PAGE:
Lessons in Love and Violence at the Holland Festival: Impressive in parts

Dutch National
Opera, one of the work’s seven (!) co-producers, is hosting the
production. Benjamin’s new opus impresses with its orchestral texture
and the production boasts deluxe visuals and top-drawer performances. But
Crimp’s dialogue renders the characters elusive and the score loses
theatrical momentum after a strong first half.

is loosely based on Christopher Marlowe’s historical play Edward II. The plot’s motor is the King’s politically
disastrous relationship with his despised favorite, Piers Gaveston. Crimp
distills the drama around four main characters: the King, Queen Isabel,
Gaveston and the rebel lord Mortimer. After masterminding Gaveston’s
death, Mortimer teams up with Isabel to depose the King in favor of his
son. The boy king then brutally repays Mortimer for his lessons in ruthless
statesmanship. Split into seven scenes, the plot explores the conflict
between personal relationships and the responsibilities of power. The
libretto specifies different locations, but director Katie Mitchell stages
every scene in the King’s bedroom. The handsome set, decorated with
Francis Bacon paintings, a reference to Edward’s patronage of the
arts, and a tropical aquarium, shifts to reveal different angles of the
room. It looks wonderful, but anchoring the plot in a single space has an
alienating effect. Mitchell creates further emotional distance between the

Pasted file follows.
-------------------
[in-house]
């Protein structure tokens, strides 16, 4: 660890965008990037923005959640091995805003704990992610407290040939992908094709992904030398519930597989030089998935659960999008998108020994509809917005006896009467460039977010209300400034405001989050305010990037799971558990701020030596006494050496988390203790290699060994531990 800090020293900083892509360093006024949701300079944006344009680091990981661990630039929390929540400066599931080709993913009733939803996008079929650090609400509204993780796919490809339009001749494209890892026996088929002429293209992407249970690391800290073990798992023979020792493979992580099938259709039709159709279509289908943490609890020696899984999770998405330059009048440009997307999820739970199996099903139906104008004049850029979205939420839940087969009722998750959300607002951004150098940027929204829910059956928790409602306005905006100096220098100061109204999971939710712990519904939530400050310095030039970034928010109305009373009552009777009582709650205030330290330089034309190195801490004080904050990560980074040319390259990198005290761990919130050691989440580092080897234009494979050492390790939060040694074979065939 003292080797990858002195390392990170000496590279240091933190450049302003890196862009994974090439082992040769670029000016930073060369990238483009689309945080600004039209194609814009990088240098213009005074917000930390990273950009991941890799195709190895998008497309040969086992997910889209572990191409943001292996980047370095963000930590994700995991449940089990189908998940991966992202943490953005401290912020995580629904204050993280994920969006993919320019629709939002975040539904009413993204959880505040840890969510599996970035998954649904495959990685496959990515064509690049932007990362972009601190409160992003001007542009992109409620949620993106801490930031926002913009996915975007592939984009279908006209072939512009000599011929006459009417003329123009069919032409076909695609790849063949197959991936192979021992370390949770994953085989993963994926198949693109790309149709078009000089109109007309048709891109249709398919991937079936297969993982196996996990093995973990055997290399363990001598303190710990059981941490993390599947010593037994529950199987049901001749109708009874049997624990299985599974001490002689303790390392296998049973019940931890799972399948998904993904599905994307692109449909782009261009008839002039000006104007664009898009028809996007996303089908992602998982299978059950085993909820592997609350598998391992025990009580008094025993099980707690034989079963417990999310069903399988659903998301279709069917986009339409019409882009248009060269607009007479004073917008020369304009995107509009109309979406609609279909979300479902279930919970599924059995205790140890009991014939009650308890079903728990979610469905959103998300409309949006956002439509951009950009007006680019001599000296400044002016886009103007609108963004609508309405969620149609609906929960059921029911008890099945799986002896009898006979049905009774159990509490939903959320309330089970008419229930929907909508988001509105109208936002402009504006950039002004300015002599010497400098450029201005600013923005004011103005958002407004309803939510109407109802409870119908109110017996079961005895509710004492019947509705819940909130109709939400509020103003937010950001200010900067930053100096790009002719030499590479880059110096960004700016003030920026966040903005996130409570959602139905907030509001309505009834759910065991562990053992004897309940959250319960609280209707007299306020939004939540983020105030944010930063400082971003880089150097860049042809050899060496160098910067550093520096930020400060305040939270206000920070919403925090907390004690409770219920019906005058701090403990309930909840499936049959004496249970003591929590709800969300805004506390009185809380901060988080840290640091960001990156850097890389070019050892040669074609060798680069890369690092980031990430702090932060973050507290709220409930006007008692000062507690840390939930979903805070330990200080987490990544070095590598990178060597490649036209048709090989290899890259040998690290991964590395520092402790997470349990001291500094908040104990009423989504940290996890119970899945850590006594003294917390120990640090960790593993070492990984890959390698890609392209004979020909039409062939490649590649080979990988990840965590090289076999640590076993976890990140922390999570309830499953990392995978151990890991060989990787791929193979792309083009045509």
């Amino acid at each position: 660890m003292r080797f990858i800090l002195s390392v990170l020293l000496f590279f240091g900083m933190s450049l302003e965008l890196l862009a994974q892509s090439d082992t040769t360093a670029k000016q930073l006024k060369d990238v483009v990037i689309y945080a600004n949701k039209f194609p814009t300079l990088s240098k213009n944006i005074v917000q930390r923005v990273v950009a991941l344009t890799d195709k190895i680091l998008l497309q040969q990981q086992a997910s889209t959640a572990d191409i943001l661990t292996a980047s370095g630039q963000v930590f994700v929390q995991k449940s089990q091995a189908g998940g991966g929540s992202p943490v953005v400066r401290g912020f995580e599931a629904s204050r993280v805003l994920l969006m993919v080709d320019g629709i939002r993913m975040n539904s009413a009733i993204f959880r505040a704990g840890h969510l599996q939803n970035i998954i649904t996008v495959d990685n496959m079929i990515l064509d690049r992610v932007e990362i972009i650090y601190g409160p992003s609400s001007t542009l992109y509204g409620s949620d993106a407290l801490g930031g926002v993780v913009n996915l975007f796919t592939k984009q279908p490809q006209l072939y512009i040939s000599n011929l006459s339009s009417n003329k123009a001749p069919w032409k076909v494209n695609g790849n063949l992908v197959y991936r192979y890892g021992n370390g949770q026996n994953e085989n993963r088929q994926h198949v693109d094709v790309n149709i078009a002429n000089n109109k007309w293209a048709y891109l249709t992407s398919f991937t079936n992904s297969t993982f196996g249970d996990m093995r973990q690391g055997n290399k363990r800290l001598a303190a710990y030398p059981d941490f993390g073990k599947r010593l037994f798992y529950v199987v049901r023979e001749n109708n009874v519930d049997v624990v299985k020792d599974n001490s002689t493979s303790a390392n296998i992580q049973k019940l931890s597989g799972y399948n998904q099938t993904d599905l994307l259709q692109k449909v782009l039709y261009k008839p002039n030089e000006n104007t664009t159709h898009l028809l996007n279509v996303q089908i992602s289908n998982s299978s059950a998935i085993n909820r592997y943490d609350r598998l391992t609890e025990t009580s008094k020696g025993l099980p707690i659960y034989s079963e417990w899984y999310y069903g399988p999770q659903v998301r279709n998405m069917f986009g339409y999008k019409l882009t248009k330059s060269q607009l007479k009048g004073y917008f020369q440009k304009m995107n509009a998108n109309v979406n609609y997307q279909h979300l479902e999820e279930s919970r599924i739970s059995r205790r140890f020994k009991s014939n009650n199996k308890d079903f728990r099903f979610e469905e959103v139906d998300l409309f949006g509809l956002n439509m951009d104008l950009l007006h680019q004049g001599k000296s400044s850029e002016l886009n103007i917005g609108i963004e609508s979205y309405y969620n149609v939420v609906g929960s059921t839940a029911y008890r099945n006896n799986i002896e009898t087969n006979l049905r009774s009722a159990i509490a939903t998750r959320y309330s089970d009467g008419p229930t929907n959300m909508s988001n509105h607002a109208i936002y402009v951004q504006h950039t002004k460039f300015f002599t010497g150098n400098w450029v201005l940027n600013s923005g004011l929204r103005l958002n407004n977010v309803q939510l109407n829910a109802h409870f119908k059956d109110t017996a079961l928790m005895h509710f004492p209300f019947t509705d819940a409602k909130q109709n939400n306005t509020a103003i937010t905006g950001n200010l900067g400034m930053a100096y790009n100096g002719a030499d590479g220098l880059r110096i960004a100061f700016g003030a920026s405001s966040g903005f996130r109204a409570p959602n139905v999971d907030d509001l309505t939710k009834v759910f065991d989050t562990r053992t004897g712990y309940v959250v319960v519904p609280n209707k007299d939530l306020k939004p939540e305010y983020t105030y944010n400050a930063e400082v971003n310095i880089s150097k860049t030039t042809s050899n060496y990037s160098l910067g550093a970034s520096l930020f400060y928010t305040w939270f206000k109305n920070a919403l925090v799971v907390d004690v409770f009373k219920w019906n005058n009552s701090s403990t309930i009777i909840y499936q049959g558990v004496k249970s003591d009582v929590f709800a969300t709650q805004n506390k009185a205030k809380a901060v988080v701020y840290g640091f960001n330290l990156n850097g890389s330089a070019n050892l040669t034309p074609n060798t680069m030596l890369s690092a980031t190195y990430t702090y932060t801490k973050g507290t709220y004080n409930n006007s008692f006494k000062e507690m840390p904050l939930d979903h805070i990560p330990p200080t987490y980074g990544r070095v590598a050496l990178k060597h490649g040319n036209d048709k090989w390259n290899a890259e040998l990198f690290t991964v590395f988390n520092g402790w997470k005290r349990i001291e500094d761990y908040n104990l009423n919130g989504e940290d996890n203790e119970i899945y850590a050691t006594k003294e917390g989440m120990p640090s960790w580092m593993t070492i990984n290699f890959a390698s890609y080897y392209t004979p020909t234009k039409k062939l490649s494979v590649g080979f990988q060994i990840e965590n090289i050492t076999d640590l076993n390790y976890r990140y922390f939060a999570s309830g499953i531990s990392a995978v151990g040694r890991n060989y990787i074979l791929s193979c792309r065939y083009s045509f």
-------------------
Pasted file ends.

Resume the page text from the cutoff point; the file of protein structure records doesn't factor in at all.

stage and the public by casting the royal children as constant observers,
although this could be Crimp’s directive. Sleek-voiced tenor Samuel
Boden as the Boy and Ocean Barrington-Cook, eloquent in the silent role of
the Girl, are privy to the most intimate and lacerating interactions
between their parents, Gaveston and Mortimer. Seeing them observe and
absorb their dubious lessons turns us spectators into clinical observers.

Crimp’s conversations also seem designed to discourage emotional
involvement. His pairs of questions and answers sound like wisps of
Socratic dialogue. Feelings are hinted at, personalities remain
undeveloped. Stéphane Degout’s baritone flowed like dark honey
but his words never conveyed who the King really is. He is in thrall to his
controlling lover Gaveston, but why? That Isabel emerges as the most
clearly delineated character is certainly thanks to Barbara
Hannigan’s consummate artistry, but also because her high-lying
music, tailored to Hannigan’s strengths, has a distinctive imprint.
One of the opera’s best scenes is the nocturnal duet between Isabel
and the King. Gaveston has been killed and their relationship has reached
its breaking point. Hannigan’s penetrant soprano twisting up into
florid hysteria above Degout’s mellifluous misery presented a
striking contrast to the prevalent bas-relief of singing imitating speech
rhythms. Benjamin gives most of the big, dissonant climaxes to the
orchestra. Several of these come, predictably after a while, in the
interludes that facilitate scene changes. A most welcome exception was the
tautly constructed vocal ensemble as Mortimer has Gaveston seized at a
private entertainment. The mix of high and low voices within the orchestral
cyclone was the dramatic high point of the performance.